Figure 5. A newly germinated bindweed seedling (note the presence of cotyledons (seed leaves)). Photo by Lynn M. Sosnoskie.
Figure 6. Exhumed root system of a young field bindweed plant displaying lengthening and differentiating root buds and the development of a new crown. Photo by Lynn M. Sosnoskie.
The biology of field bindweed can directly impact how easily it is controlled by physical and chemical control measures. The extensive root system and regenerative potential of field bindweed necessitate frequent/continuous cultivation to exhaust nutrient reserves. Results from Kansas trials conducted in the mid 20th century suggest that soil disturbance every 2 to 3 weeks for 2 years is required to eradicate the perennial vines.
Figure 7. Results from studies conducted in the mid 20th century still form the basis for today's recommendations regarding field bindweed control with cultivation. Disturbance events need to occur every 2-3 weeks for up to 2+ years to exhaust the nutrient reserves stored in underground root and rhizome tissues.
The efficacy of foliar applications of glyphosate are also impacted by the species' roots...or, more importantly, the movement of photosynthates from above ground tissue to storage organs. The results of a study published in 1986 indicated that bindweed was more susceptible to glyphosate during the late spring/early summer months (when plants were flowering) as compared to early spring and late summer/early fall. There are multiple reasons for the differences observed in sensitivity, one of which is that the phloem mobile glyphosate was more readily translocated to meristematic tissues (including those in the root) where the herbicide inhibits the synthesis of aromatic amino acids.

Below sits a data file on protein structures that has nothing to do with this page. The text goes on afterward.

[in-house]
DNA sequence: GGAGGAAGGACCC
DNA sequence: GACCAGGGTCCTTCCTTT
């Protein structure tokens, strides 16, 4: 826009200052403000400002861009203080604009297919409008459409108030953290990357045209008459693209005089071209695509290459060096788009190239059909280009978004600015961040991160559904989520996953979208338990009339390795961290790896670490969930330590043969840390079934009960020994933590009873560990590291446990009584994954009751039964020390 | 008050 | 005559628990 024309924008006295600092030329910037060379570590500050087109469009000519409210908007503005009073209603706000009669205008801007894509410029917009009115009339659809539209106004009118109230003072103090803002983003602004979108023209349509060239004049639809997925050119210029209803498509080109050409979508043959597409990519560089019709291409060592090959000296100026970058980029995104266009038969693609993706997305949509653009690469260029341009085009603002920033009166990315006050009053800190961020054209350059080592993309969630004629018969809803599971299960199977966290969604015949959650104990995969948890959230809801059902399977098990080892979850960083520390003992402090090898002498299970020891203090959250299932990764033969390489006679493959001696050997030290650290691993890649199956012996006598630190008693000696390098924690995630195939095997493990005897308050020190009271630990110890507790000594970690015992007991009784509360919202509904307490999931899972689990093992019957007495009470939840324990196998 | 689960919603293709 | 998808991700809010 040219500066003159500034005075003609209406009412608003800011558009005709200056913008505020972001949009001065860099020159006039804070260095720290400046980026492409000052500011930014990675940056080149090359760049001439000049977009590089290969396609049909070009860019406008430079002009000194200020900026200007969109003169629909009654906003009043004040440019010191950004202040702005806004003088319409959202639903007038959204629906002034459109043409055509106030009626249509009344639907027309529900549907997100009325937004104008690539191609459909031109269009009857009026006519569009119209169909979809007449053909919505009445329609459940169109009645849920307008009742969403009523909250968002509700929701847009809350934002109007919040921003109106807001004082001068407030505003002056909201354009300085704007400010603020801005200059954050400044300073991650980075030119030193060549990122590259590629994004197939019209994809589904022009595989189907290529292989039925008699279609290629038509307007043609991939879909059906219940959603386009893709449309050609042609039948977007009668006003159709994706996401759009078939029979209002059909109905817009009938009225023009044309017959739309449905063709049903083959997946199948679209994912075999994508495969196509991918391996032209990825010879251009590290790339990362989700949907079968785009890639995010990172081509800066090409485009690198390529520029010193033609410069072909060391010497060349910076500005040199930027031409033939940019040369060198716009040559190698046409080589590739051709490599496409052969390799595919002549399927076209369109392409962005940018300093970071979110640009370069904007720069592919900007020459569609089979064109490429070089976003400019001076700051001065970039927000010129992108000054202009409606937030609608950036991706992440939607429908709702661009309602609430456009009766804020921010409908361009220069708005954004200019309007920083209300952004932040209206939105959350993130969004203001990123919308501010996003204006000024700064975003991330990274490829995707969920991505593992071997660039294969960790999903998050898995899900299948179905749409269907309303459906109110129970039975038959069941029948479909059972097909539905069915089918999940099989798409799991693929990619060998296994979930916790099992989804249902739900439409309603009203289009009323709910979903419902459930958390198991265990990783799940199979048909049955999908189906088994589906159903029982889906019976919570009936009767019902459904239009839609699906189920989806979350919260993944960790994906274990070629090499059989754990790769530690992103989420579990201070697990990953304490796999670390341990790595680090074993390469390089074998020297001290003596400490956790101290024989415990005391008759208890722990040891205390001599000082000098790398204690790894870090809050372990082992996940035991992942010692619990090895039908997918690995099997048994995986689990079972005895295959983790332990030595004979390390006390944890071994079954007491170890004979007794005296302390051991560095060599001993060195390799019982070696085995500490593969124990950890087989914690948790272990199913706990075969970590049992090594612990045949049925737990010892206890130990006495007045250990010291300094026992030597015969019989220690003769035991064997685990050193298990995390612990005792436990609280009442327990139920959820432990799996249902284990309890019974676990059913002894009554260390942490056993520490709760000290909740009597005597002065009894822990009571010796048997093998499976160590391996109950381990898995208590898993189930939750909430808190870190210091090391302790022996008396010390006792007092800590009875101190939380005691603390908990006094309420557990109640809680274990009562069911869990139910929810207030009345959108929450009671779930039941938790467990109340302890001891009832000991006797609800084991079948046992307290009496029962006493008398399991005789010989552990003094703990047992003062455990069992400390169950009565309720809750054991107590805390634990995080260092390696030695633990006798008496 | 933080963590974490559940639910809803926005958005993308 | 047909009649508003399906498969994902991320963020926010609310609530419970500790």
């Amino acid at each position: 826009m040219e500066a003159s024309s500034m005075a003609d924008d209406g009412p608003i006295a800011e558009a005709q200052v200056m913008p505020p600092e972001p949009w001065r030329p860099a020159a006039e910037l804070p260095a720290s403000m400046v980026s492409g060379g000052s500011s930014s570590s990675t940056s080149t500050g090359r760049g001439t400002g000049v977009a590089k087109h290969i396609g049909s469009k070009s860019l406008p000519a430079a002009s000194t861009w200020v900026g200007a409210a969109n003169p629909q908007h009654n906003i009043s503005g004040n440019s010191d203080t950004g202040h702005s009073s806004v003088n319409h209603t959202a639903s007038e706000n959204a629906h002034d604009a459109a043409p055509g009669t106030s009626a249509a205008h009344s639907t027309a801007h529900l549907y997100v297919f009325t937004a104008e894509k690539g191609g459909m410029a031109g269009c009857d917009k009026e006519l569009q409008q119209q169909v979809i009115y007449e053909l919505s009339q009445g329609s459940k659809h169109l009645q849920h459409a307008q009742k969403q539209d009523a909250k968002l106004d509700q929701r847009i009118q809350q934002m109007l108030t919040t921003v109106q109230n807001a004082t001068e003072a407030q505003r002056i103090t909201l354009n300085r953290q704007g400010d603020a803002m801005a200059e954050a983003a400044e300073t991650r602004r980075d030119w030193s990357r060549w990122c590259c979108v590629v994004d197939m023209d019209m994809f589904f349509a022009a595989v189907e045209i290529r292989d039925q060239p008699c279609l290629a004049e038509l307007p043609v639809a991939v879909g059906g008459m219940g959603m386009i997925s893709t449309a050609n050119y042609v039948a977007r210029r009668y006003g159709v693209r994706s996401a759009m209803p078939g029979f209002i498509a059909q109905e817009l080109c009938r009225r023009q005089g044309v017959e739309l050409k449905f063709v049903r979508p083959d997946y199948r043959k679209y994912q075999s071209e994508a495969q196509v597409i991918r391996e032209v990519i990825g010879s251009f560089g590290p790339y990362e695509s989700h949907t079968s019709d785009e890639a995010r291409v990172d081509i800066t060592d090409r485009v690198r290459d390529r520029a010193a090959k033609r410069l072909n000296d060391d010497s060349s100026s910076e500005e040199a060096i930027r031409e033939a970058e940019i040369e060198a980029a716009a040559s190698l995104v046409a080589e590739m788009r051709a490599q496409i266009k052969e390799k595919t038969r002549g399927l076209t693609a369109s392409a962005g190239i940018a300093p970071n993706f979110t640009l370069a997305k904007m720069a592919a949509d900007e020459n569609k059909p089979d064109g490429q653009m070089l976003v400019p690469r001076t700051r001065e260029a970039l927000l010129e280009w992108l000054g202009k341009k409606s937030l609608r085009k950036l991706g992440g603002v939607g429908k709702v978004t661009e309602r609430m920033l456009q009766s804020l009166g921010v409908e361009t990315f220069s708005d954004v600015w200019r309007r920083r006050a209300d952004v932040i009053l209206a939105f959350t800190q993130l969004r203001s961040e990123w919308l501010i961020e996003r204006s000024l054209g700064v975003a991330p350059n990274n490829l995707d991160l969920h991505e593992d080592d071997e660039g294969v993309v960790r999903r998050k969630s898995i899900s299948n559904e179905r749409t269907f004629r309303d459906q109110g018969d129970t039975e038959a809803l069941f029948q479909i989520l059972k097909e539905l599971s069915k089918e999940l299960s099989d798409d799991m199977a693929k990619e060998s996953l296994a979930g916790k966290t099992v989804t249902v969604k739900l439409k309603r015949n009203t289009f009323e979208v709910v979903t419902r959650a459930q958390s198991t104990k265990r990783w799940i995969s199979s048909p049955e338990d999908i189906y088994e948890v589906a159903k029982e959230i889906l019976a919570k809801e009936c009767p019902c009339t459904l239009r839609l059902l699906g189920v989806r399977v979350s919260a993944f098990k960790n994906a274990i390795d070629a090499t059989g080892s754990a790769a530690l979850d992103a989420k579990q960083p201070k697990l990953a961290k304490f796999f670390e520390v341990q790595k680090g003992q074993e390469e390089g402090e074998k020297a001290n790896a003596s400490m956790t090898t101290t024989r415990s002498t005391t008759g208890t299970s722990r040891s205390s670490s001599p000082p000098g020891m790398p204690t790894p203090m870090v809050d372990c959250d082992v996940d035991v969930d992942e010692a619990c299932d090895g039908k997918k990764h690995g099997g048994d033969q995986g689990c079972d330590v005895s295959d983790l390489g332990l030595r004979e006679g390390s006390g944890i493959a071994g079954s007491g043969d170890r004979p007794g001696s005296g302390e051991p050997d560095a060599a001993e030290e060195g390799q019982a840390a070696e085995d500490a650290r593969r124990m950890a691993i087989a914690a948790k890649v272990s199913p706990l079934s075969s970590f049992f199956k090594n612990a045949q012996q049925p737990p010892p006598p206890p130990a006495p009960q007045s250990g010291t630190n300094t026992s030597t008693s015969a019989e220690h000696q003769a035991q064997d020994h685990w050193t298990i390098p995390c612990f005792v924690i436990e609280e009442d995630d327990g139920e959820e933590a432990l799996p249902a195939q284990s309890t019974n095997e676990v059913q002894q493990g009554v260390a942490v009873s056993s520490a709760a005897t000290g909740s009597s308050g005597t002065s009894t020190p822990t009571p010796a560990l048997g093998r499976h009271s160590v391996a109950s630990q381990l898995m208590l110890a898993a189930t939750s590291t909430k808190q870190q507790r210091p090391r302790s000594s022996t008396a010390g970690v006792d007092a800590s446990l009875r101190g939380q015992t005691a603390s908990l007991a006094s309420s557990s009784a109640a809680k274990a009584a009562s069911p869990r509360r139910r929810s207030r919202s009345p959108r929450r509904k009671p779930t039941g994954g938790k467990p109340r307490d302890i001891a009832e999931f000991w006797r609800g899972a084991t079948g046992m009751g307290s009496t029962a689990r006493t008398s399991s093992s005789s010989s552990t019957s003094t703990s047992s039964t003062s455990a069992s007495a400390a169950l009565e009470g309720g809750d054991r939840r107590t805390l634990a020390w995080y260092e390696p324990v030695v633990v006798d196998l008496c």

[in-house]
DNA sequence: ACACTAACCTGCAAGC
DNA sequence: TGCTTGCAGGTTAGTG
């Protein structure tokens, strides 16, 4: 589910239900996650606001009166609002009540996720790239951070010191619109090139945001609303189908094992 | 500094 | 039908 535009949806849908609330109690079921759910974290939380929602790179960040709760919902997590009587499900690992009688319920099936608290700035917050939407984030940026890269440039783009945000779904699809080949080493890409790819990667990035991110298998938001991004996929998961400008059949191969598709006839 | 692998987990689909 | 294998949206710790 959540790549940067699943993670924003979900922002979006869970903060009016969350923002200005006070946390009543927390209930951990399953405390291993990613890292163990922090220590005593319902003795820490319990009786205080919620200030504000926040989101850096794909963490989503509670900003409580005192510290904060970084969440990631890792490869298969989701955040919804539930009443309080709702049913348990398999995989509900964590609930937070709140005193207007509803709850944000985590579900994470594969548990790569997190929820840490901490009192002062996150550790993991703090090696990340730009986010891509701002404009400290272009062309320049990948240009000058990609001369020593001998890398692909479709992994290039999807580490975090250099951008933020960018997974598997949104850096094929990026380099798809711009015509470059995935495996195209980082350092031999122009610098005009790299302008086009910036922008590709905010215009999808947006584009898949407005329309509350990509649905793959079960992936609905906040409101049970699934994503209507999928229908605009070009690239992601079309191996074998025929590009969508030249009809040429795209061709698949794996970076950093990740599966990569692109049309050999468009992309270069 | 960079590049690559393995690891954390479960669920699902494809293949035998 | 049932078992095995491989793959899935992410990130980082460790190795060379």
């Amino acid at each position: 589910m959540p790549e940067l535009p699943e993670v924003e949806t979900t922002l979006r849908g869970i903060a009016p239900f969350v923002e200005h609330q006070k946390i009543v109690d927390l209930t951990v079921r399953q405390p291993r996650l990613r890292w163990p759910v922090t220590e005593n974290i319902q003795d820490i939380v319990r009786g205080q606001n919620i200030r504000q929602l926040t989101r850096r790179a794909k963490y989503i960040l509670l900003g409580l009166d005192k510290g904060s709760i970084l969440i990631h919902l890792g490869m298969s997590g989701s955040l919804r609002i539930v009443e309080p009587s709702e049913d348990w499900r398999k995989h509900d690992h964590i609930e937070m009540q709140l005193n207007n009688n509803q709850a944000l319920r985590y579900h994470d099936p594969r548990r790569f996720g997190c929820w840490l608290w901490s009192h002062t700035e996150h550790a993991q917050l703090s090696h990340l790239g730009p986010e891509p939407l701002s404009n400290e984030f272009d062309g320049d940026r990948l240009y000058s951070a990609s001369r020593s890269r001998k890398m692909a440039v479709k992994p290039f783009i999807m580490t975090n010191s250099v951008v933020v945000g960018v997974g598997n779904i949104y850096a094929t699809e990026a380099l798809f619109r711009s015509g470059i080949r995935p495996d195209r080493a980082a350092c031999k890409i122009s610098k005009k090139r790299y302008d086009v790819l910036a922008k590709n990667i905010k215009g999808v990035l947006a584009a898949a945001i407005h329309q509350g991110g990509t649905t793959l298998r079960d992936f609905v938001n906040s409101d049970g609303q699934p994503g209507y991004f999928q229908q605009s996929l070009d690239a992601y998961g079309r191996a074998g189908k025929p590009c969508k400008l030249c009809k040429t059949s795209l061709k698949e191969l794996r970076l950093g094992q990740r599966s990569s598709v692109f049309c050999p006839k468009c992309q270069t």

Figure 8. Field bindweed is more readily controlled with glyphosate when it is vigorously growing and flowering. Glyphosate is phloem mobile and moves with photosynthates to the plants growing points (including underground meristems) where it inhibits the synthesis of aromatic amino acids.
Field bindweed is an increasing concern of growers in the Central Valley of California, especially those that are producing crops in reduced tillage/drip-irrigated systems. With a limited number of effective herbicides available (i.e. trifluralin in processing tomatoes, glyphosate in glyphosate-resistant agronomic commodities), the problem is likely not going to abate in the short term. Knowing what we do about the biology of bindweed (and how biology affects our ability to control this species), where do we go from here? The following considerations are just my opinions
• We need to discover/evaluate new strategies to increase the disruption/disturbance experienced by rhizomes. We need to do this both within and across crops (i.e. crop rotation).
• Can we manipulated bindweed biology to make the dormant root buds more sensitive to control measures?
• How does bindweed adopted to California and the southwestern United States differ from bindweed in the rest of the country? Should we assume that data generated in midwestern environments is appropriate for a California climate.
• Speaking of climate, how will variable weather impact bindweed growth, rhizome and bud dormancy, and subsequent control going forward?
This information was derived from a presentation presented at an extension event hosted by UCCE Fresno at the Westside Research and Extension Center in Five Points, CA, on August 15, 2018. A link to the pdf of the original slides is provided below.